Camera
Verdict
Compatible with older 4/3 lenses, very good ergonomy
Entry level camera with EVF
Good compact camera
4K video
No
No
No
No
EVF
Yes
Yes
Yes
No
PDAF
Yes
No
No
No
Weather protection
Yes
Yes
No
No
Articulated rear screen
Yes
Yes
Yes
Yes

An Olympus OM-D E-M10 II is coming quite soon.

I expect the next camera to be updated is the Olympus E-M1. The Mark II version will probably get the higher resolution 20MP sensor. This camera will be announced within six months, is my guess.

Sony


Sony seems to be the most restless of the camera makers. They have tried out pretty much every camera technology, including basic DSLRs, DSLRs with a fixed, semi-translucent mirror, and, now, mirrorless.

They started off with the "NEX" series of APS-C sensor based mirrorless cameras, and the first were, to be frank, quite odd. Later, they have dropped the "NEX" brand, and made the cameras more mainstream.

Since announcing the Sony a7-series of full frame cameras, they have been pretty open about focusing mainly on full frame mirrorless cameras going forward.

Their best APS-C mirrorless camera, the Sony a6000, has a very successful PDAF implementation for good autofocus capabilities with moving objects. This camera is due for a replacement quite soon.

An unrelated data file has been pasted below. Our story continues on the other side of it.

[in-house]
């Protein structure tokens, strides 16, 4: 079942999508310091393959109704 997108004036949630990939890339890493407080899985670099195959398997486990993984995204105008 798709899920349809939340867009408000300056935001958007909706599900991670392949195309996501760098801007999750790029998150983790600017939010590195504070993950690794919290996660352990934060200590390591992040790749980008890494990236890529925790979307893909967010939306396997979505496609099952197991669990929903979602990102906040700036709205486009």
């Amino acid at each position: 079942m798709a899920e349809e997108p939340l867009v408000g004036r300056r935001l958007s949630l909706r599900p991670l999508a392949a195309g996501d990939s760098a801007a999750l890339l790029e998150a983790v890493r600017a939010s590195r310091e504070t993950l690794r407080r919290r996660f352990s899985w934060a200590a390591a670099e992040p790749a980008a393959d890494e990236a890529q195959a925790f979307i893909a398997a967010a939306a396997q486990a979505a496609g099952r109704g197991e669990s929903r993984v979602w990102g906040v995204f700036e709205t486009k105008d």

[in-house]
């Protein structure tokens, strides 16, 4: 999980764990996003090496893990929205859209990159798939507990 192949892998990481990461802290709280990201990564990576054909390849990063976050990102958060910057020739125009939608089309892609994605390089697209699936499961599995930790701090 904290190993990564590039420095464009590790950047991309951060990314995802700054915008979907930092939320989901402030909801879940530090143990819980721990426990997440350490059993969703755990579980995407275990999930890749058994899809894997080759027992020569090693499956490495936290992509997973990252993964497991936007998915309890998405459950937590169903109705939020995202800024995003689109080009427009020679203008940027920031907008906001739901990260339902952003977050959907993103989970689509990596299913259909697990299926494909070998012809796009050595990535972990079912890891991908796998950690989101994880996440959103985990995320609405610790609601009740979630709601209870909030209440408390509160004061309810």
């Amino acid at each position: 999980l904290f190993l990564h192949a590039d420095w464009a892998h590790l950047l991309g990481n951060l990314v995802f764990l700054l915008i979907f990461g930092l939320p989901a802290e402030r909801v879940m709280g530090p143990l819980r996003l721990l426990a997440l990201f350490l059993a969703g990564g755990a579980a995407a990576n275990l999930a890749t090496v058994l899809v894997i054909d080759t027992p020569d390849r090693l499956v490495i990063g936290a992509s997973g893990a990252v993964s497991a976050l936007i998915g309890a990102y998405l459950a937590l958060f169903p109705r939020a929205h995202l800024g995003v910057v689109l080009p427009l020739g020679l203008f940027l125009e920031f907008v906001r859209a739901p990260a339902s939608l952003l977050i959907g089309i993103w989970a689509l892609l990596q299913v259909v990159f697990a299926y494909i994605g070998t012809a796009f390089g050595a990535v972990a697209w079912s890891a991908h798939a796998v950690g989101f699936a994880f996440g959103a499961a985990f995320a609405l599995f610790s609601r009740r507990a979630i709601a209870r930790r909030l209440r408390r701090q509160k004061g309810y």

The APS-C sensor cameras are plagued with a not very good kit lens, though. The Sony 16-50mm power zoom has only so-so performance, in my experience. See my test here. In general, there is also a lack of lenses for this line.

Within the a7 fullframe lineup, there are several cameras for different needs:

Sony a7 II: The least expensive camera. Features in-body image stabilization (IBIS), and PDAF for better and faster focusing.

Sony a7S: Low resolution, high sensitivity.

Sony a7R II: High resolution with 42MP. Features in-body image stabilization (IBIS), and PDAF for better and faster focusing. The most expensive camera yet.


Expect Sony to launch further fullframe E-mount lenses in the coming years, to make this system more attractive to pros and serious amateurs.

Nikon 1


The Nikon 1 system, in general, does not have what a serious enthusasist expects. There are no fast zoom lenses, and not many fast prime lenses beyond the Nikkor 32mm f/1.2 portrait lens.

I would say the Nikon 1 system is only for those with very special needs. For example, with the extremely long and compact zoom lens Nikkor 70-300mm f/4.5-5.6, it is the best system for bird photography when you want a very compact and light combo.

Also, the cameras have an impressively fast framerate, up to 60fps including full RAW capture. This makes it useful for sports and other types of specialized photography.

Beyond this, I would not recommend Nikon 1 for general use. The most recent Nikon 1 J5 is starting to look interesting, though, as the sensor is finally up to what you would expect today in terms of high ISO performance. If you want the smallest possible capable system camera, the Nikon 1 J5 should be on your list.


I would expect Nikon to launch a Nikon 1 V4 model within about a year. It should have an EVF, better buffer, and the sensor seen in the Nikon 1 J5 now. Again, it will be popular for bird and wildlife photographers travelling light, with the Nikkor 70-300mm f/4.5-5.6 800mmm equivalent tele zoom lens.